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Human Factors Engineering
Time Commitment1-2 weeks
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Designing systems, products, and services to make them easier, safer, and more effective for human use.
Anywhere there is a person using a system, human factors engineering concepts inevitably apply. This hands-on, multidisciplinary training program — now in its 65th year — provides essential design experience for anyone looking to solve a wide range of human factors engineering and ergonomics problems. Through 33 lectures, multiple interactive workshops, seminars, tours, and more, learners gain a comprehensive and detailed description of the models, theories, and data.
- Identify the human factors/ergonomics problems attendees face. Work through solutions from a variety of industries.
- Apply the science of human factors —principles, equations, and models—to solve practical problems.
- Accept processes—design and test methods—to improve safety, system, and human performance.
- Find and use human factors data relevant to practical problems related to anthropometry, task times, human error, biomechanics, and many other topics.
- Learn to access relevant books, journal articles, conference papers, websites, design standards, and other information pertaining to each course topic.
LAPTOP REQUIRED FOR IN-PERSON OFFERINGS
The first week of the course focuses on human factors concepts, offering a broad survey of human factors topics important to designers and researchers.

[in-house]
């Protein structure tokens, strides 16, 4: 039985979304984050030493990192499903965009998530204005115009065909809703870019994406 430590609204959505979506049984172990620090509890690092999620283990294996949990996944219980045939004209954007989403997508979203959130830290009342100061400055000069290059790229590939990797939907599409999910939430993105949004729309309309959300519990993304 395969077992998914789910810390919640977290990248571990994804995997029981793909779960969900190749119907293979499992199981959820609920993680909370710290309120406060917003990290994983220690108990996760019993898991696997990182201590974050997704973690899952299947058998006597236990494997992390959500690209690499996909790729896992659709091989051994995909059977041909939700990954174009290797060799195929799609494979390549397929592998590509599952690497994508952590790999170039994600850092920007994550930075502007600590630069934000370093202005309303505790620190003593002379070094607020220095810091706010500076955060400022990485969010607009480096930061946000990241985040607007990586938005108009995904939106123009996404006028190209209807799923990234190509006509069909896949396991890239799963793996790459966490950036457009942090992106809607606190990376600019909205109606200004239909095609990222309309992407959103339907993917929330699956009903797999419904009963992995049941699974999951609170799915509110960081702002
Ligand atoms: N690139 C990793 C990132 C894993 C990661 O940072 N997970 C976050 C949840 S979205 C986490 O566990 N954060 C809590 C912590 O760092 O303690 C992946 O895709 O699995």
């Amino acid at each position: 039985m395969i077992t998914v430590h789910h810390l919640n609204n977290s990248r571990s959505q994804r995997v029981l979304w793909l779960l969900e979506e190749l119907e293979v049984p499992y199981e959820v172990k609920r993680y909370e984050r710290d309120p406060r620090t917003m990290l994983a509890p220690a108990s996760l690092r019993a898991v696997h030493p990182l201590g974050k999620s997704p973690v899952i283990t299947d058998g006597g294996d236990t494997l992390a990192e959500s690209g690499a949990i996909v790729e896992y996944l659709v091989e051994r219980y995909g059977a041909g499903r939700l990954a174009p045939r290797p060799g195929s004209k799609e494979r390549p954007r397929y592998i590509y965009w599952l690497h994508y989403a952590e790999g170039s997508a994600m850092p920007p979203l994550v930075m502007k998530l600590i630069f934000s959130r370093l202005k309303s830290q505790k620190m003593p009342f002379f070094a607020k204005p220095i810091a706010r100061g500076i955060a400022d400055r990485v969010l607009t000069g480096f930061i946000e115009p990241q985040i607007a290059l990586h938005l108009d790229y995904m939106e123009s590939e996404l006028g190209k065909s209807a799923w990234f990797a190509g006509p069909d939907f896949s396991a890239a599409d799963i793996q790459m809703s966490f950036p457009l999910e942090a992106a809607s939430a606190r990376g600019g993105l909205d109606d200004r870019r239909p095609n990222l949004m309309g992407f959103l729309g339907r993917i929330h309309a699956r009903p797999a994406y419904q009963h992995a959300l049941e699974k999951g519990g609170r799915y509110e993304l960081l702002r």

Monday 8:00 AM-6:00 PM
- What is the history of HFE and how has it evolved?
- What names are used to identify what we do?
- What does human factors matter?
- What does human factors have in common with other fields of endeavor?
- What do human factors specialists do?
- What societies are associated with human factors work?
- What are some primary journals and standards for our profession?
- How is light measured?
- What are the optical components of the eye?
- How do we see color?
- Rods and cones: the 8 elements of duplicity theory
- Eye movements and what they mean
- Failures of vision
- Why are visual displays important?
- What makes visual displays easy to use?
- When should auditory and visual displays be used?
- What kinds of visual displays are there?
- Which kinds of displays are best for various tasks?
- How should displays be arranged?
- What are desired characteristics for individual displays?
- What are the costs and benefits of color in displays?
- How should maps and spatial displays be designed (including size and clutter)?
- How should supervisory displays be designed?
- What do we know about information visualization?
- How should head mounted displays be designed?
- What do we know about virtual reality displays?
Tuesday 8:30 AM-9:15 PM
- Traditional techniques for measuring human body size, strength, and range of motion
- 3D and other techniques
- Analysis of anthropometric data (human variation, sampling, statistics)
- Databases and software for human accommodation
- Fitts’s Law and the control of discrete movements to small targets
- Models and theories of continuous tracking
- Rhythmic pattern generation
- How can controls be categorized and what are some examples?
- What should be considered when selecting controls?
- Which control is best and for what?
- How should individual controls be coded?
- Why are mice often best for desktop work?
- Are there better keyboards than QWERTY?
- Which widget is best for various tasks?
- What kinds of controls do people prefer?
- How should user performance with controls be measured?
Wednesday 8:30 AM-6:00 PM
- What kinds of musculoskeletal disorders occur?
- How can ergonomics prevent them?